Nonetheless, threat to life-and-limb was rare for most DO men and women in the Cold War. KGB and CIA officers didn’t try to kill each other, no matter what the spy novels say. When I was in the DO in the early 1980s and ‘90s, the Agency trained me on a Browning 9mm and a Smith & Wesson snub nose .38, but I never carried a gun. Never had one in my house. None of my friends did, either. The only armed DO officers I knew were assigned to Third World countries with high crime rates, where common street thugs were the problem. Most people in the Clandestine Service were married with children, and normally took the family with them when posted abroad. If the kids didn’t come along, it was usually because the local schools were bad.
Not only was personal danger uncommon, so was physical discomfort. Much of the Cold War was fought in the capitals of Europe, where a DO officer would live the envied life of a diplomat. Even those assigned to the Third World enjoyed themselves – big houses from the colonial era, servants, plenty of extra money for dining and travel.
All things considered, life was good for an American espionage officer. It was civilized. The psychological rewards were deep and satisfying. You hobnobbed with witty intellectuals, and your adversaries didn’t hate you.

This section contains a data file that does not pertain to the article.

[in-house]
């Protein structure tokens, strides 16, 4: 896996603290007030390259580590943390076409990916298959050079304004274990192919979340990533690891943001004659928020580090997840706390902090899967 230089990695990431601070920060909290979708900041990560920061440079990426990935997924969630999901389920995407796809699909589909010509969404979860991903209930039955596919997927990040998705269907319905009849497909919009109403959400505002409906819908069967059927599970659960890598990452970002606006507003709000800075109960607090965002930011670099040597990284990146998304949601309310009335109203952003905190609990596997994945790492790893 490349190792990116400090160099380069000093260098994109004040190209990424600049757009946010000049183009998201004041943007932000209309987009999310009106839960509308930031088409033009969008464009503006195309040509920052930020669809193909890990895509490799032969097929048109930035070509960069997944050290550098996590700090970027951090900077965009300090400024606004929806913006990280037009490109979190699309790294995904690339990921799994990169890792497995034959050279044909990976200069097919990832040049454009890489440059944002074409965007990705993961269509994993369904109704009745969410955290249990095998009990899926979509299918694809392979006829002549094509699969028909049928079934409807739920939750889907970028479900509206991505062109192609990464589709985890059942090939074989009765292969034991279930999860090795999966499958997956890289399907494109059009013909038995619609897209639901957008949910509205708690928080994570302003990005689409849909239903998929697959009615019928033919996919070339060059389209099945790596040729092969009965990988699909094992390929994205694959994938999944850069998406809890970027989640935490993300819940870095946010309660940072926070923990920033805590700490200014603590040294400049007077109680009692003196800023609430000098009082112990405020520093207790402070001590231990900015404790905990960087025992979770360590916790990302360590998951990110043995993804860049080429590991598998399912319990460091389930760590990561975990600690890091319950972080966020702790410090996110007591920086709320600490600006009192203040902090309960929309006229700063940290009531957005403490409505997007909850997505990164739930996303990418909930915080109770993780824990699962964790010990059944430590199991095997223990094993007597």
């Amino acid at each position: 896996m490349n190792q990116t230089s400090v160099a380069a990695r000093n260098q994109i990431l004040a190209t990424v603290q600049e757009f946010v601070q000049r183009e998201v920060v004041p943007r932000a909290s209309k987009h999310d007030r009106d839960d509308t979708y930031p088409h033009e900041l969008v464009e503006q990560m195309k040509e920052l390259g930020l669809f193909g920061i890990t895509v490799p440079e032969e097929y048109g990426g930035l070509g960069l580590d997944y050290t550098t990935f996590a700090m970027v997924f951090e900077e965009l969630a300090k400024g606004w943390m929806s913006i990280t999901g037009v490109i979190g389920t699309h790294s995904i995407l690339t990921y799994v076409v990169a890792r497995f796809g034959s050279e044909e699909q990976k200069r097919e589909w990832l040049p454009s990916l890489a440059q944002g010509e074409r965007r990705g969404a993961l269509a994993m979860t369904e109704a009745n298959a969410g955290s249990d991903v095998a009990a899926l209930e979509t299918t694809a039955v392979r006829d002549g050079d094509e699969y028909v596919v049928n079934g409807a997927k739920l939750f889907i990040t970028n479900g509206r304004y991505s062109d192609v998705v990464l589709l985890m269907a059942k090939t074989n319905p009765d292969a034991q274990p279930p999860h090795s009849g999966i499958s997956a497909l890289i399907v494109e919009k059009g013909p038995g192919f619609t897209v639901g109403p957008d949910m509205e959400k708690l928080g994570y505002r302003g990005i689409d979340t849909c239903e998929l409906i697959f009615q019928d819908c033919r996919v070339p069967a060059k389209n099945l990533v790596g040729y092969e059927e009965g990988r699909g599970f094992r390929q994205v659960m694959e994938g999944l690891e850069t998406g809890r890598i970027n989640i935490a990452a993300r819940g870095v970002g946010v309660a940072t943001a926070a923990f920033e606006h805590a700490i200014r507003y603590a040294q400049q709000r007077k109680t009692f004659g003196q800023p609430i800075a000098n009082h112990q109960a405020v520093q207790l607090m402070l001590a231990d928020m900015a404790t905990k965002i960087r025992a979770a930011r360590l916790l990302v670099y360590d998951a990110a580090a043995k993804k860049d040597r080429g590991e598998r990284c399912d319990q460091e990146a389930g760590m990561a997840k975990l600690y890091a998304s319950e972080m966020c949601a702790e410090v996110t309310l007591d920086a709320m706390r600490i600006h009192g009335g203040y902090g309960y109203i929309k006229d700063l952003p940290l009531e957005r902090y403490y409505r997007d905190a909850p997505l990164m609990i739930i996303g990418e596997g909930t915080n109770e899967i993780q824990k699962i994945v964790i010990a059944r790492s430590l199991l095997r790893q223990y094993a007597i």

The world of today could not be more different.
For the DO men and women of 2004, there is no equivalent to the knowing smiles that used to be exchanged between CIA and KGB officers at cocktail parties in Istanbul. Today if the enemy discovers you are with the CIA, you can literally loose your head. Living in a warm house with your family won’t get you near Bin Laden, so you leave them back in Virginia or Maryland, and dwell in a hut out in the middle of nowhere. Or you don’t marry at all. There are few cocktail parties to enjoy, and little of the refined diplomatic lifestyle to savor.
None of this means the DO won’t have enough good officers, not by a long shot. There are intelligent, brave, adventurous, and patriotic young Americans who will gladly join today’s Clandestine Service and live the hard, dangerous life. We should all be grateful.
But quite clearly, these new men and women must be different from the Cold War officers who came before them. Another breed. They must steal secrets and subvert our enemies, just like in the Cold War, but their ‘sources and methods’ (to use that time-honored espionage formula) will of necessity be very different. They must use subterfuge undreamt of by Cold War spies, launch secret operations never before considered, and live a life that many from the Cold War era would not choose to live.
For the DO, coming to grips with this new reality means more than just incremental change. It means serious reform. The Clandestine Service of the 21st century cannot win under strictures and assumptions born in 1947. And if it doesn’t win, neither will America.
Mr. Carroll is a former officer in the Clandestine Service of the CIA. Email: firstname.lastname@example.org.